November — the best month for dining out11/19/2014
In the local food scene, November anticipates the holiday season with a bevy of special events. Nonprofits try to squeeze fundraisers in before people’s discretionary income is distracted by Christmas shopping. Chefs need to adjust their menus for what is available after the first hard freeze of the year. These motivations add up one of the very best months of the year for dining out.
Iowa Public Radio’s annual Battle of the Chefs fundraiser sold out at West End Architectural Salvage. This year’s event drew the best lineup of star chefs yet — Kamal Hammouda (Iowa’s original farm to food pioneer) from Grinnell’s Relish: Eric Bill from Hoq Table; Sam Auen (coming off a visit from Food Channel’s Guy Fieri) from Tacopocalypse; Nic Gonwa from Eatery A; Joe Tripp from Alba in Des Moines; and Lisa LaValle from Trellis.
Some folks complained that the venue was too crowded to find and sample all the foods they were looking for, but no one said it was not a superb evening. Some guests told me that desserts (Nic Gonwa’s apple beignets with salted caramel and almonds, and Lisa Lavalle’s pear tarts) were so good they used all their sample tickets on sweets. They also asked that their names be withheld so their mommies don’t find out. Joe Tripp won with his Early Morning Harvest consisting of a corn meal blini, pork shank confit and apple cabbage slaw.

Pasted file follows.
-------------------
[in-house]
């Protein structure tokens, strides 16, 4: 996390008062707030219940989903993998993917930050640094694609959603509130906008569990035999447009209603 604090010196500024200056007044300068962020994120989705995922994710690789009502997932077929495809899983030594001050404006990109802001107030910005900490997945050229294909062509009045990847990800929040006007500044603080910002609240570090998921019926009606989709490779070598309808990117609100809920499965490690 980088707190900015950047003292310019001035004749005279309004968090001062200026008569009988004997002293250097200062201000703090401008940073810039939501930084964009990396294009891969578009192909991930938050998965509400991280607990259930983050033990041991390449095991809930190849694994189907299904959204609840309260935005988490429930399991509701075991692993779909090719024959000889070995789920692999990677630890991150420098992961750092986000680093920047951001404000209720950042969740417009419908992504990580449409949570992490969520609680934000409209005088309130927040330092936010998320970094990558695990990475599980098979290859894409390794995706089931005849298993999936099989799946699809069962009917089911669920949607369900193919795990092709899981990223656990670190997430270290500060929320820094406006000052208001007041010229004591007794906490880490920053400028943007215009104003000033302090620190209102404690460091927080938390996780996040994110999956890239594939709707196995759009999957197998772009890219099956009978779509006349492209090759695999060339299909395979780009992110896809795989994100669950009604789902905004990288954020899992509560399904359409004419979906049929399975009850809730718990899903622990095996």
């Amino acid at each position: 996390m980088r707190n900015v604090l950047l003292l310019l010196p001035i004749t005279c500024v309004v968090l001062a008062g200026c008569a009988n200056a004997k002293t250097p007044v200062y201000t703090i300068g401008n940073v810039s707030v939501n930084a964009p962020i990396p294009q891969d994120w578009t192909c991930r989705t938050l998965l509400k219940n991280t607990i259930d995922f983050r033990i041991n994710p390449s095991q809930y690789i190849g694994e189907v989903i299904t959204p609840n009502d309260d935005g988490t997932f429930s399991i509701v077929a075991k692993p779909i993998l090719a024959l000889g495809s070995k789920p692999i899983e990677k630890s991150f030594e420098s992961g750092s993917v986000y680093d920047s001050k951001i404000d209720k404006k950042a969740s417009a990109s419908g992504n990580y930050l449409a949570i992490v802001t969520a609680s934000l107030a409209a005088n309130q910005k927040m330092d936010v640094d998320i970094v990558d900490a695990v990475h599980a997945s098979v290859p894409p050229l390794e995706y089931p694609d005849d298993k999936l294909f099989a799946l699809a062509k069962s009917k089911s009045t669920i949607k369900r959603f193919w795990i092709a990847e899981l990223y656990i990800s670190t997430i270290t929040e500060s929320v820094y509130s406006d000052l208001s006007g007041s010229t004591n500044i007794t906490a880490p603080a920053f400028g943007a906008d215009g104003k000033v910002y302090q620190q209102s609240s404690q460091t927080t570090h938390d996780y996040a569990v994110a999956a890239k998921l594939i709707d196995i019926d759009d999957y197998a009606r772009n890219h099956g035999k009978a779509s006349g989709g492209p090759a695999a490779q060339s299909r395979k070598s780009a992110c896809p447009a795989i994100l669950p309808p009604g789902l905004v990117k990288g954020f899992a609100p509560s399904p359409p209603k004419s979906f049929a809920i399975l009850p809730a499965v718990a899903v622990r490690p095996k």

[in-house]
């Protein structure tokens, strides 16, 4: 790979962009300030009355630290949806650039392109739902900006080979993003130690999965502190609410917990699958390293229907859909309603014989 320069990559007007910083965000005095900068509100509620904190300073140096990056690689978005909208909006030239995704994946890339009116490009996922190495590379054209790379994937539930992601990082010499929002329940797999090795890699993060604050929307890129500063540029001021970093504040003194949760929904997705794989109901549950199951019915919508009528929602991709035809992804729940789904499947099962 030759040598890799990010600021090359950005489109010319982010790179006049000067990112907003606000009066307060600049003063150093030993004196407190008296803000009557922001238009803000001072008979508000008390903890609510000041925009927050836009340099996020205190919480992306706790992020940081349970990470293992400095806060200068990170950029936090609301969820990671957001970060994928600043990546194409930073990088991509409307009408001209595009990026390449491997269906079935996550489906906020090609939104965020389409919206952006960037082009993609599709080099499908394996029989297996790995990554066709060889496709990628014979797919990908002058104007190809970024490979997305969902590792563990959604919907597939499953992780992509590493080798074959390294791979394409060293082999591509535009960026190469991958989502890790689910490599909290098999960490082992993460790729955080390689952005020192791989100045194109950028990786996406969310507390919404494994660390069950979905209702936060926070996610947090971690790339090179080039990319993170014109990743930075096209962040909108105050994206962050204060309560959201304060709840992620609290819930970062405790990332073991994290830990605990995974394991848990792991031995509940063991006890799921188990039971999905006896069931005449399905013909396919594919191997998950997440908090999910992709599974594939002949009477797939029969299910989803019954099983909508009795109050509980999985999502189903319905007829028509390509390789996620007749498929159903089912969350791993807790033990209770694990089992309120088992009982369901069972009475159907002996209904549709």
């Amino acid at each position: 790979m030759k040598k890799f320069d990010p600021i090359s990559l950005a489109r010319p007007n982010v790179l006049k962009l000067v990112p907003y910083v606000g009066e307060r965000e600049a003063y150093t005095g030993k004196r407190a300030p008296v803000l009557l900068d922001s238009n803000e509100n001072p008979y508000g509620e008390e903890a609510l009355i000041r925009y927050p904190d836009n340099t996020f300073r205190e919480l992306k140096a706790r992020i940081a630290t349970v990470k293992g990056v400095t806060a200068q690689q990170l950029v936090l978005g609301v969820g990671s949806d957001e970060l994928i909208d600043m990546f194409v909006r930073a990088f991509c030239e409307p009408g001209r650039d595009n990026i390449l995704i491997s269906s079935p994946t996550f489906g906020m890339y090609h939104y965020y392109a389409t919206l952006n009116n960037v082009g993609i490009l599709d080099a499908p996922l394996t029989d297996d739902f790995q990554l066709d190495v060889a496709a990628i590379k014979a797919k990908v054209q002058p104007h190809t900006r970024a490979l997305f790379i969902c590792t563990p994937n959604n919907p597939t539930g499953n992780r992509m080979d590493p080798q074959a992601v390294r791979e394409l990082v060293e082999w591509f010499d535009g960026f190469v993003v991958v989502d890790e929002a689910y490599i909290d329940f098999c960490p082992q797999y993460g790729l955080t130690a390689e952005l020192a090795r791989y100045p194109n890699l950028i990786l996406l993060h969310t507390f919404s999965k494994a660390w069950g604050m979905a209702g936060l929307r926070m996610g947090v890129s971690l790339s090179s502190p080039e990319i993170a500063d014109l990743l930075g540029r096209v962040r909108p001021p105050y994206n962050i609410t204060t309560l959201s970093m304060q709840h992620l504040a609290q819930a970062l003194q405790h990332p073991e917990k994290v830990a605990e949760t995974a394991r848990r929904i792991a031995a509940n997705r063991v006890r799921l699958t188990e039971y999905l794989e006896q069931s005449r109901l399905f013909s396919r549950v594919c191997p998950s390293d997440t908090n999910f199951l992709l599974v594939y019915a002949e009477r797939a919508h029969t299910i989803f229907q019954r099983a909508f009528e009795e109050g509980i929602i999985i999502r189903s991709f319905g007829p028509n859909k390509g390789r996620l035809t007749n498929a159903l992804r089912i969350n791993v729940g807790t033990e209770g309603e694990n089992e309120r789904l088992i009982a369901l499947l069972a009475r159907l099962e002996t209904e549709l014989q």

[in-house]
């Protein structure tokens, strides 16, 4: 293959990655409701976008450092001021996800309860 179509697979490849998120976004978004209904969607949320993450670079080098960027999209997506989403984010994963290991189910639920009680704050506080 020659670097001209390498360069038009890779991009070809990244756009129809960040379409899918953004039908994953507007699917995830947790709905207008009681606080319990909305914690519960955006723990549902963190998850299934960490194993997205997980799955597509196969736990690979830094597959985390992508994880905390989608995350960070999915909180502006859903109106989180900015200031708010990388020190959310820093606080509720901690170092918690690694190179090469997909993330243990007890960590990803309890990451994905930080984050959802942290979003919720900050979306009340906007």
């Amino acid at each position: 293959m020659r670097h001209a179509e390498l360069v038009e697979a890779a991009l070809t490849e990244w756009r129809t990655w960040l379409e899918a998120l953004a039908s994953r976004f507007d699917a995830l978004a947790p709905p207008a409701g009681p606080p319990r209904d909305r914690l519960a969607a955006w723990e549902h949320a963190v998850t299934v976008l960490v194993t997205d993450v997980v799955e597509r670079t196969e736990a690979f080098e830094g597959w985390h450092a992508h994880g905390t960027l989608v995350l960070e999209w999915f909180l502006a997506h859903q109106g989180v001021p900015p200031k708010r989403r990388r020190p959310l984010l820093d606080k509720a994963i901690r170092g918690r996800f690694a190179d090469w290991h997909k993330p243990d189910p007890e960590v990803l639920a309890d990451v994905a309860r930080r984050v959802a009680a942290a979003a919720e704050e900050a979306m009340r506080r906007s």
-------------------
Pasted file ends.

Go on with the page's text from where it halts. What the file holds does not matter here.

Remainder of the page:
Table 128 premiered its first chef’s tasting menu last week. In its second year now, T128 offers upscale comfort food with some innovative risk taking — squash risotto with veal, rabbit and sausage; mussels with anchovy butter; and scallops with sweet corn emulsion. Cocktails (only called martinis here if you want a real martini) are also adventurous. They are now featuring Cynar, an Italian amaro (liqueur) that takes its name from the artichoke, one of 13 herbal and vegetable plants included.
New happy hour specials include a trout pâté with foie gras and duck confit ($10); buttered heirloom radishes with homemade lavish ($4); fresh cut fries cooked in truffle oil ($5); macaroni and cheese ($5); and a burger with fries ($7). Wednesday’s happy hour offers a $26 unlimited wine deal. The scotch list has been upgraded considerably. Dewar’s and Chivas Regal are on the bottom shelf, with several rare single malts ranging from 10-15 years of aging and even an organic single malt.
The initial chef’s tasting menu debuted at $38. Smoked trout with a cippolini onion puree, house-pickled onion, frisee and sherry vinegar marvelously mixed all five tastes. Half a roast pheasant was so domesticated that even its leg meat was white. It was served with chestnut puree, brussels sprouts and wild rice in a pinot noir foam. Sweet potato bread pudding with toasted pecans and burnt marshmallow sauce might be the best thing I taste all month.
This year’s third annual Comfort Food Cook-Off raised money to feed homeless families. Chefs representing 10 area churches competed for an impressive trophy, which outgoing Des Moines Register columnist Bryce Miller called “the Stanley Cup of church food.” Some cooks were quite serious. Peggy Palmer-Johnson of Walnut Hills United Methodist led a team baking sweet breads that would compete for ribbons at the Iowa State Fair. Chris Tucker of Lutheran Church of Hope made chicken and noodles with a double-bone broth cooked in chicken broth. Colleen Armstrong and Peg Armstrong Gustafson won the grail for Windsor Heights Lutheran with a four-layered casserole of chicken, wild rice, peas and a cheese topping as thick as an entire toasted cheese sandwich.
Side Dishes: Baru 66 has a November tasting menu that offers two or three choices of four different courses for $40. They also will have a truffle dinner on Sunday, Dec. 7. CV
Jim Duncan is a freelance writer who has penned nine different columns for Cityview and its sister publications beginning in 1987.Table 128 12695 University Ave., Clive 327-7427 Mon. – Sat. 11 a.m. – 10 p.m.